But I think it's really because these are the days of fruition.  The enthusiastic flush of late-spring flowers may be over, the summer-bloomers looking tired and drab, the leaves of all kinds burned brown around the edges and bug-eaten, but the sand cherries are ripening, the daisies setting seed, the goldfinches feeding as families and not just in pairs.  This is when the point of all those frothy, lovely spring flowers becomes clear.

Western sandcherries, March

Every afternoon this week, I've gone out to the garden to pick a bowlful of cherries from the sandcherry bushes.  My books all say that the fruit of the native Western sandcherry (Prunus besseyi) is tart, but I suspect the writers didn't wait for harvest until the fruit was ripe.  Unripe, it is admittedly pretty pucker-making, but ripe, it's...well, bland and almost flavorless (but not tart!).  These are definitely "wild" rather than "cultivated" cherries.

But when you wait until the sun has just passed over into afternoon shadow to pick them still warm from the branch, when the brick path comes close (but not too close) to burning the soles of your bare feet, when two feet away bees are wading happily through clouds of oregano blossom, when the wasps are playing the washtub bass in the jug (or possibly jazz ) band of summer (heavy on buzz, light on tone), when all those things line up—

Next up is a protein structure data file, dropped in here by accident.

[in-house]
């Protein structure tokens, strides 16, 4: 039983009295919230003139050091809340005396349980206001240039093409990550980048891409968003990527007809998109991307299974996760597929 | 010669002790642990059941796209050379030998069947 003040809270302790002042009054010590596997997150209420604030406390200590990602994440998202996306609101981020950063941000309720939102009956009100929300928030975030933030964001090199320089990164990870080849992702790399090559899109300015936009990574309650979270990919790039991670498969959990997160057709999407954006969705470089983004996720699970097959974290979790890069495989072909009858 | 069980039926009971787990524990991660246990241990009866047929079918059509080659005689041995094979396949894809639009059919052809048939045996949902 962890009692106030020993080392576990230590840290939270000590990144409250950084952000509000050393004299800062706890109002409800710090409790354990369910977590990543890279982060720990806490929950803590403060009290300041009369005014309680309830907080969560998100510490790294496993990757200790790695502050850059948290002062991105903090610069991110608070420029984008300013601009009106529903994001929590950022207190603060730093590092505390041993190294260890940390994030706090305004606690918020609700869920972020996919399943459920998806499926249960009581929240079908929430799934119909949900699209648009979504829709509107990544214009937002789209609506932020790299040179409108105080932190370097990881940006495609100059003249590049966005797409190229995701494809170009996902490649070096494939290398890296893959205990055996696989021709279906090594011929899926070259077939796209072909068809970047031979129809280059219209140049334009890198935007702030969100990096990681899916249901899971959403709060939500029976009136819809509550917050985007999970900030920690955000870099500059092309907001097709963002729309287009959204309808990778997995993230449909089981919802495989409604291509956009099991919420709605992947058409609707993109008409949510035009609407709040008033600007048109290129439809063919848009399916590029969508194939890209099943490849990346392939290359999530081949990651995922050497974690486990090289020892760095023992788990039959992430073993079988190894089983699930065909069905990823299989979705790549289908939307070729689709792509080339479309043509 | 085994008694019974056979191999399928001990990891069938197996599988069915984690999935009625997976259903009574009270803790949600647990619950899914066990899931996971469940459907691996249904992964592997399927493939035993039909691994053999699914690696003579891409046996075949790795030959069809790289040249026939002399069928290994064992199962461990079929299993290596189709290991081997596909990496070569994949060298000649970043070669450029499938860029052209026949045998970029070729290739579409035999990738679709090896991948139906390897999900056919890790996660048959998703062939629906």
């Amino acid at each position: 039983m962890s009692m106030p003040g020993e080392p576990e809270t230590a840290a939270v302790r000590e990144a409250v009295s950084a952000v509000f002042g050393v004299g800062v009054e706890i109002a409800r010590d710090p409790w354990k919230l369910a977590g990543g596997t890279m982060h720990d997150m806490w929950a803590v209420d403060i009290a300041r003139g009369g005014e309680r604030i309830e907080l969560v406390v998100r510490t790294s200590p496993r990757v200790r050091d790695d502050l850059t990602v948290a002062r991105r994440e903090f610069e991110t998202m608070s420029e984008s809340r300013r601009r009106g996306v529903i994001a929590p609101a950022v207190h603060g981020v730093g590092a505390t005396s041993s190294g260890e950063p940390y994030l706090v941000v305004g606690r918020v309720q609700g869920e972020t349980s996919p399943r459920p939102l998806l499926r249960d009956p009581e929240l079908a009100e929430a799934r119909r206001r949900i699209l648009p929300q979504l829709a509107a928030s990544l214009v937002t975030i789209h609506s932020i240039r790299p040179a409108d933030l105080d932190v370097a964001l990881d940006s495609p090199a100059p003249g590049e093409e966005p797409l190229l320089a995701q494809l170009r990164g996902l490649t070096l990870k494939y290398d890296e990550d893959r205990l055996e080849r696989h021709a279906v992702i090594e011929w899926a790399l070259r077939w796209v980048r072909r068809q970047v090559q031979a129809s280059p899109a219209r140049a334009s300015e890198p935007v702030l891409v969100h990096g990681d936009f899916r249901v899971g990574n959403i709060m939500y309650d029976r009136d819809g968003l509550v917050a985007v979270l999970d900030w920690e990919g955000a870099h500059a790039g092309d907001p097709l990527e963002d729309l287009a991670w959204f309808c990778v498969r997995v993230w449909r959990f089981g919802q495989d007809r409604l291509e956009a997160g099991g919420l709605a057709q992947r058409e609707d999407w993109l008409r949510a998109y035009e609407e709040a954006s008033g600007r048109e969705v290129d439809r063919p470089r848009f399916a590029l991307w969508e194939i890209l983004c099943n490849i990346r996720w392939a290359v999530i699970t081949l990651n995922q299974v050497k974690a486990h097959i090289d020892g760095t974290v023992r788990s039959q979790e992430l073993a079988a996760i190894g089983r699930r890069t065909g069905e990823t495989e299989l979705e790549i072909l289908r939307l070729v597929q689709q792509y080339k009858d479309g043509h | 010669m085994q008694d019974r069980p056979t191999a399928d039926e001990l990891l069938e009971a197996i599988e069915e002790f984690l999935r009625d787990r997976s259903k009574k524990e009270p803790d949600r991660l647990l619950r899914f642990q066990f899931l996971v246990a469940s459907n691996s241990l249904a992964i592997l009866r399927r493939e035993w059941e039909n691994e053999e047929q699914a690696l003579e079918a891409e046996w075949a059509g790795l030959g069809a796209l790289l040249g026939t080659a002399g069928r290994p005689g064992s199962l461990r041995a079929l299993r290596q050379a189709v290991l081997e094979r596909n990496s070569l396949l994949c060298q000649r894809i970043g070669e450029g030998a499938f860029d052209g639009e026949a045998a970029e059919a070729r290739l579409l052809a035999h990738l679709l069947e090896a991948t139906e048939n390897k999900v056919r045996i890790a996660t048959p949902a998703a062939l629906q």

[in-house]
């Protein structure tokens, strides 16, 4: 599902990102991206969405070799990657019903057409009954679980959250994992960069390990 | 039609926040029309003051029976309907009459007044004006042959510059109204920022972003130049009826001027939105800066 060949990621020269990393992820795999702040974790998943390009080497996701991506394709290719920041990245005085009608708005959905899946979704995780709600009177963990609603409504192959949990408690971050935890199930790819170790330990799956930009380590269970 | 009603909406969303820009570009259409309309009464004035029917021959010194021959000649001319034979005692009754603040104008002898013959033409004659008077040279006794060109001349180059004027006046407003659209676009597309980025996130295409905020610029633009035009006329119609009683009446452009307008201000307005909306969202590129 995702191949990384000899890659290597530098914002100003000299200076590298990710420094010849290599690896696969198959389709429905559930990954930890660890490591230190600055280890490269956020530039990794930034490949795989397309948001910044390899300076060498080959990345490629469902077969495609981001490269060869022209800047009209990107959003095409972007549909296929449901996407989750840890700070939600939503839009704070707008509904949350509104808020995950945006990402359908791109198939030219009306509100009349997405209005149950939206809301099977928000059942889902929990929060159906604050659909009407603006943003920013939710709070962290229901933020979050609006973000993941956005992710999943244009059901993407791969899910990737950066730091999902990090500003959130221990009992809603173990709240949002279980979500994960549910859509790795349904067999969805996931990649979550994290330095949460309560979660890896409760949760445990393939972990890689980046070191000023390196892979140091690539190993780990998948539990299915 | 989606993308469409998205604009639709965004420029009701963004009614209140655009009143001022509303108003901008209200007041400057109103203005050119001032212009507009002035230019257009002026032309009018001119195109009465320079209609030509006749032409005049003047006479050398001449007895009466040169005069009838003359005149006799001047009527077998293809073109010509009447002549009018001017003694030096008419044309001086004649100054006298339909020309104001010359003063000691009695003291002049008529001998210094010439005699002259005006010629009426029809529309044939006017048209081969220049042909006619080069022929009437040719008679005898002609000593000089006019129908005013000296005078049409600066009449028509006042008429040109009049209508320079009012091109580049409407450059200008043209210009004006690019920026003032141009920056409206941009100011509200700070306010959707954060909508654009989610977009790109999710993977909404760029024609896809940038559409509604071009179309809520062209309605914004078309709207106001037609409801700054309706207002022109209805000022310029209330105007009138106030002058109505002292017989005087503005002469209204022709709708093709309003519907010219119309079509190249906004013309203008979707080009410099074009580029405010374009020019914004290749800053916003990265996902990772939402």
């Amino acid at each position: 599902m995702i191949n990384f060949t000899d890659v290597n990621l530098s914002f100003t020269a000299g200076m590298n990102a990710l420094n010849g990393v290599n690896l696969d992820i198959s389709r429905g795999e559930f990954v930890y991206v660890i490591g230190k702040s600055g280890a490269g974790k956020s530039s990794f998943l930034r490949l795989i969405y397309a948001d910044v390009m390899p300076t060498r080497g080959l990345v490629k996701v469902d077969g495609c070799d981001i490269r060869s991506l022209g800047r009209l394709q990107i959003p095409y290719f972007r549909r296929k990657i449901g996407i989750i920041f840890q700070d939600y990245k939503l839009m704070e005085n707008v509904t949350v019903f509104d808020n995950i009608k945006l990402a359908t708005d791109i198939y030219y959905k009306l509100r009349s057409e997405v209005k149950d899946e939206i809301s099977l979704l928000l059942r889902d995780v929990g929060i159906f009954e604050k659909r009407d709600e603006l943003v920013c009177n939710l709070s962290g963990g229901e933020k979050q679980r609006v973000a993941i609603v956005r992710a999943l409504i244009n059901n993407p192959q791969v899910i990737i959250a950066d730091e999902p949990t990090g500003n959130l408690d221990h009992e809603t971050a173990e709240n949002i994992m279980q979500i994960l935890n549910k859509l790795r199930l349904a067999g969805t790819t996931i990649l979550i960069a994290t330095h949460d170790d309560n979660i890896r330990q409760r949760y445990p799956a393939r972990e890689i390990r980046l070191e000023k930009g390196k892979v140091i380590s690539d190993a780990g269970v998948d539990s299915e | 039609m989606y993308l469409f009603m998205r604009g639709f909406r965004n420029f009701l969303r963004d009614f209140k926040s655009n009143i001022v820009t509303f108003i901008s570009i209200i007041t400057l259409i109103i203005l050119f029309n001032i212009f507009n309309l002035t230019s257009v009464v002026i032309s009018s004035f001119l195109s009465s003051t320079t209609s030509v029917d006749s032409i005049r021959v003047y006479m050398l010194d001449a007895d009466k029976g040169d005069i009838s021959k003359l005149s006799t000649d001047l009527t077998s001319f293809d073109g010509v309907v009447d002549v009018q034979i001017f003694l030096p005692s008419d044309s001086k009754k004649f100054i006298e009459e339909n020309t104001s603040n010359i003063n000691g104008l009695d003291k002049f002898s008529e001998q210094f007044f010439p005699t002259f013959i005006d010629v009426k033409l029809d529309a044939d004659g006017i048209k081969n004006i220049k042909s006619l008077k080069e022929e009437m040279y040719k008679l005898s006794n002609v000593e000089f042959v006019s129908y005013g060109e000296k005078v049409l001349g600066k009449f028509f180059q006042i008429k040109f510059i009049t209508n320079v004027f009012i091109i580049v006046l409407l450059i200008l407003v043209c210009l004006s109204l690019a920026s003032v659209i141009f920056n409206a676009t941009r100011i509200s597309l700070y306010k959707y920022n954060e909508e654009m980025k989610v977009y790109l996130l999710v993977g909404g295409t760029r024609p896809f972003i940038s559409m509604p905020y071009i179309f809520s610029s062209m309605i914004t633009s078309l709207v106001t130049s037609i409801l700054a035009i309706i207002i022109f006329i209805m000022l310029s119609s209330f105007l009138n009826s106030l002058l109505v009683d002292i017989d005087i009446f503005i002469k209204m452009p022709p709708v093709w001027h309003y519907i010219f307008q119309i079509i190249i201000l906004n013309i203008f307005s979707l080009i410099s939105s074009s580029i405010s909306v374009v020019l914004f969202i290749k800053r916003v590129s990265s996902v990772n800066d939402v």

Western sandcherries, lunch

Boy, do those cherries taste good.

* Note:  I don't actually think that either one is likely to happen.

Sunday, July 3, 2011

Talking Points

or Unending Melody

Songbirds are a talkative lot.  They're always so busy communicating that you wonder how they ever manage to find time for nesting (warble) and feeding (tee-yee, tee-yee) and mating (warble, warble) and egg-laying (tseep) not to mention (arpeggio) raising (trill, trill, trill) young (tee-yee).*